Rock star/supermodel couplings are a showbiz cliché--Mick Jagger and Jerry Hall, Billy Joel and Christie Brinkley, Seal and Heidi Klum, David Bowie and Iman, Pete Doherty and Kate Moss, Rod Stewart and any number of interchangeable blondes, the list goes on. So when British supermodel Karen Elson ran off with Jack White only weeks after meeting him on the set of the White Stripes' "Blue Orchid" video and set up house with him in Nashville, few people seemed surprised (even if the White-Elson wedding ceremony took place in a canoe on the Amazon River and was conducted by an actual shaman). What is
surprising is that five years later, Karen Elson has become a rock star in her own right, releasing her debut album, The Ghost Who Walks
, to critical acclaim.
was produced by Karen's famous husband (who also drums on the album) and was released on his imprint label, Third Man Records, it's still very much her own credible creation. Eleven of the album's dozen tracks are her own folksy-country-bluesy compositions (she's been writing songs and making 4-track recordings since her early modeling days), and all 12 tunes feature her unexpectedly sultry, strong vocals. (Trivia alert: Karen once sang backup on Robert Plant's 2003 song "Last Time I Saw Her," and was a founding member of the New York cabaret troupe the Citizens Band.) Upping the credibility factor even more is the involvement of guitarist Jackson Smith, the son of Patti Smith and late MC5 legend Fred "Sonic" Smith, who just happens to be married to Jack's bandmate/ex-wife, Meg White. Other musicians involved in the project include bassist Jack Lawrence (who plays in Jack White's bands the Dead Weather and the Raconteurs), Rachelle Garniez (from the Citizen's Band) on accordion and backup vocals, and My Morning Jacket's Carl Broemel on pedal steel. Not too shabby.
While Karen's album has been met with the expected skepticism and reservations, music critics have been mostly kind to her, which makes her an unusual case (fellow supermodel Naomi Campbell's one critically panned album Baby Woman
was a bomb, and Kate Moss has been dabbling in indie music for years with little success). Sentimentalist
magazine describes Karen's album as "a regal, gothic-folk affair of low-hung moons and murderous lovers....a haunted world of violent thunderstorms, hungry vultures, starvation, creaky houses and elm trees." British paper The Guardian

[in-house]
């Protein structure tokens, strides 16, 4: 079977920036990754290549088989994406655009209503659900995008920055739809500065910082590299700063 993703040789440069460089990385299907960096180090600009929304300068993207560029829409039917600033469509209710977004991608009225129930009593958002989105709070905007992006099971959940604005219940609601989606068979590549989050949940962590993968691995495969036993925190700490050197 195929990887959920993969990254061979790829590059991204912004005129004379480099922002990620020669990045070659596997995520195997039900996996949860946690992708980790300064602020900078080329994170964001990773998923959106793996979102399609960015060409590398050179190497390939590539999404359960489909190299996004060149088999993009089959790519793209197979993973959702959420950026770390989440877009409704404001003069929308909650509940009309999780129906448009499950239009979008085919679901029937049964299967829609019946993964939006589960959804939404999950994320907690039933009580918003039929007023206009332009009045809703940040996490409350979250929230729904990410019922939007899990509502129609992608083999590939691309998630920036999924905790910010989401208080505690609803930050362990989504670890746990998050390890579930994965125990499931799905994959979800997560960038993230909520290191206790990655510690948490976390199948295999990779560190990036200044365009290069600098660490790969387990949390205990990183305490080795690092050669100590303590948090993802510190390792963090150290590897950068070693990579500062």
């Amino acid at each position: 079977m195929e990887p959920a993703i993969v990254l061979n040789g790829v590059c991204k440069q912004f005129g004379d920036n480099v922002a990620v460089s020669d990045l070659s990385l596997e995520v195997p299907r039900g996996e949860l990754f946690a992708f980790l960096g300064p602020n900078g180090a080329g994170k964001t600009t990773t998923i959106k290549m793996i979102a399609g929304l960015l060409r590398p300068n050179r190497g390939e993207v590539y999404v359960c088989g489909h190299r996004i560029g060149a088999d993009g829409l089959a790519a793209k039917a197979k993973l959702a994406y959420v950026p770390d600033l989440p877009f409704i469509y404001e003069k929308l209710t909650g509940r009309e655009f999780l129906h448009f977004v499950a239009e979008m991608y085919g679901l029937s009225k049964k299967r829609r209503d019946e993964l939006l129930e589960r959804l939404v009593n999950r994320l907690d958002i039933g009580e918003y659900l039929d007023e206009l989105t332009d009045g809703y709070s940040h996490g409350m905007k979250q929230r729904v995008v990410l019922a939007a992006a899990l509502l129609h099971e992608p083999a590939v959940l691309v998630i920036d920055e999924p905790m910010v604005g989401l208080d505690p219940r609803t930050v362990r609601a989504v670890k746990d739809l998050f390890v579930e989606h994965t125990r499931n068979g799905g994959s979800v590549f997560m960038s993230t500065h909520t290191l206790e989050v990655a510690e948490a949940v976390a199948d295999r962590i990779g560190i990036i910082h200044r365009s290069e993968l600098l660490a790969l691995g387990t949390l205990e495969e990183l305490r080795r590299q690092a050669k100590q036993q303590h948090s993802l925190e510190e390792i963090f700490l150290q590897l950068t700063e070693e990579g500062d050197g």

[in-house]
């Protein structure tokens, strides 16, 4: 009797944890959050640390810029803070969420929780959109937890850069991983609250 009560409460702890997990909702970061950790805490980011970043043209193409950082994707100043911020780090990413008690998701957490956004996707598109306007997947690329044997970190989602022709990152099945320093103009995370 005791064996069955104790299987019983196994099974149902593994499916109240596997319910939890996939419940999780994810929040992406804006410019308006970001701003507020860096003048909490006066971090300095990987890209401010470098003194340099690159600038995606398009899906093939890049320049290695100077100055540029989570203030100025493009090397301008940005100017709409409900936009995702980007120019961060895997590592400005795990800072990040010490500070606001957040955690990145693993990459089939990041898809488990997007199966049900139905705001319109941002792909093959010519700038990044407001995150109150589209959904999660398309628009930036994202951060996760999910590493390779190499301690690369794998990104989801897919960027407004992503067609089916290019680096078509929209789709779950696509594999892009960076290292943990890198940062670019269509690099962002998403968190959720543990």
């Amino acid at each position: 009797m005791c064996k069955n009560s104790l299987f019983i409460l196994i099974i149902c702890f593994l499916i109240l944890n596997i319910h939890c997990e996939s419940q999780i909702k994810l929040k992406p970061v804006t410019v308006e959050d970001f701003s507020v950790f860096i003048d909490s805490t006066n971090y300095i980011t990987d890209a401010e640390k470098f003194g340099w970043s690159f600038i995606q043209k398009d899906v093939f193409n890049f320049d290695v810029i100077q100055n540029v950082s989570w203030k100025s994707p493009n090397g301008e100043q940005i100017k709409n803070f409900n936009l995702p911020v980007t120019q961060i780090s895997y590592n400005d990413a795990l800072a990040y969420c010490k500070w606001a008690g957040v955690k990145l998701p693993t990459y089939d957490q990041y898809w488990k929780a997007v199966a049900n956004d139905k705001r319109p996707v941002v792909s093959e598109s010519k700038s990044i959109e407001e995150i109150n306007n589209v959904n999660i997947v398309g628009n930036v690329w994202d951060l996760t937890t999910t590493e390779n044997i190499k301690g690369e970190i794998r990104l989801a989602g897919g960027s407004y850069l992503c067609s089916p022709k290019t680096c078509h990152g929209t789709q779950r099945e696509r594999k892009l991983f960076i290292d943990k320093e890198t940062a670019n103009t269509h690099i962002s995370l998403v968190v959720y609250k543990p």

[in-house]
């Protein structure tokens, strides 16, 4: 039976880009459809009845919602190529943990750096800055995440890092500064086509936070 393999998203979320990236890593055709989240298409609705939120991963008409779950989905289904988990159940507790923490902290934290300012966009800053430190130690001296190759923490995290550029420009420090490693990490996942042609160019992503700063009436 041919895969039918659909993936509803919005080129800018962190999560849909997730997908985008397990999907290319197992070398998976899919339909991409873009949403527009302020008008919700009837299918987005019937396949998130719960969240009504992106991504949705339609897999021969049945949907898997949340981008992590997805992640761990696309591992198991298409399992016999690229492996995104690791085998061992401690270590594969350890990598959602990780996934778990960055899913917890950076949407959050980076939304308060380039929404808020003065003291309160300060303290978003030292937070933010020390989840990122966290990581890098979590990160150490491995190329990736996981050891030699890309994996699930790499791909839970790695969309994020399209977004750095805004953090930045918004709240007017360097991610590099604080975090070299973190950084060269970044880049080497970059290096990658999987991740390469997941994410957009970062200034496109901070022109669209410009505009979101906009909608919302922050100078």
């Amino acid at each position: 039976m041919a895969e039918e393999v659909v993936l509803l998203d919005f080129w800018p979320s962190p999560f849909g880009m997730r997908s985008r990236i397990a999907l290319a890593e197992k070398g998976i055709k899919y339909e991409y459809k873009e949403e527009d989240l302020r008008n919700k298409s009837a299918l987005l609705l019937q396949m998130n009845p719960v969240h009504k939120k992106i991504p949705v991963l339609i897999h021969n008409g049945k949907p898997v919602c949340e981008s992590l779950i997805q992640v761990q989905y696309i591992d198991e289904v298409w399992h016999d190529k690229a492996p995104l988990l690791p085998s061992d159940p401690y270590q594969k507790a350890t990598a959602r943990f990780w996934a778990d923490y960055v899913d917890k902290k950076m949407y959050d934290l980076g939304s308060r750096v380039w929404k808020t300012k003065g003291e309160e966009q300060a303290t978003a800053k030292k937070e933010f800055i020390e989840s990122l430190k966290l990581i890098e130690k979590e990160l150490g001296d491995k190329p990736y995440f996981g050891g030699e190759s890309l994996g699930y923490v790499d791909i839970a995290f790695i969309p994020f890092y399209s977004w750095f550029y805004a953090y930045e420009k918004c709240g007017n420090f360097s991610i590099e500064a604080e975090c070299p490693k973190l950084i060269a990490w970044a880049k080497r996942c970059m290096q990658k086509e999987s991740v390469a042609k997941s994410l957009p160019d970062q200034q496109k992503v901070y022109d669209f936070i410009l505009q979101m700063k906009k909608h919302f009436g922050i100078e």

says Karen brings "a convincing, Loretta Lynn-type lonesome quality to the lovely 'Lunasa' and 'The Last Laugh.'" A BBC review states, "Elson clearly has an astute ear for lilting melodies and a clever lyric. She sings with a comfortable confidence, an attractive Cat Power-like huskiness." Consequence Of Sound
writes, "Despite being born in Oldham, England, Elson's vocals sound essentially American: charming but haunting, and with a touch of country twang. Perhaps it is the perspective of a relative outsider having lived in Nashville for the past five years that makes The Ghost Who Walks
all the more intriguing." And Antiquiet
"an overall cohesive album that has a good balance between atmosphere and strong songwriting. And it's more than enough promise to show that Karen Elson has what it takes to rise above 'me-too' status."
Given Karen's modeling background and rock-wife pedigree, she may find it hard to be taken seriously in the music world at first. While she's had great success in fashion--walking the runway and appearing in glossies for Marc Jacobs, Jean-Paul Gaultier, Chanel, Dolce & Gabbana, Versace, Yves Saint Laurent, Louis Vuitton, Christian Dior, and Burberry, and appearing as the campaign face of St. John and Opium perfume--as mentioned above, models like Karen traditionally have not fared well crossing over into music. But once doubters get a chance to hear The Ghost Who Walks, they'll realize Karen Elson is more than just a pretty face.
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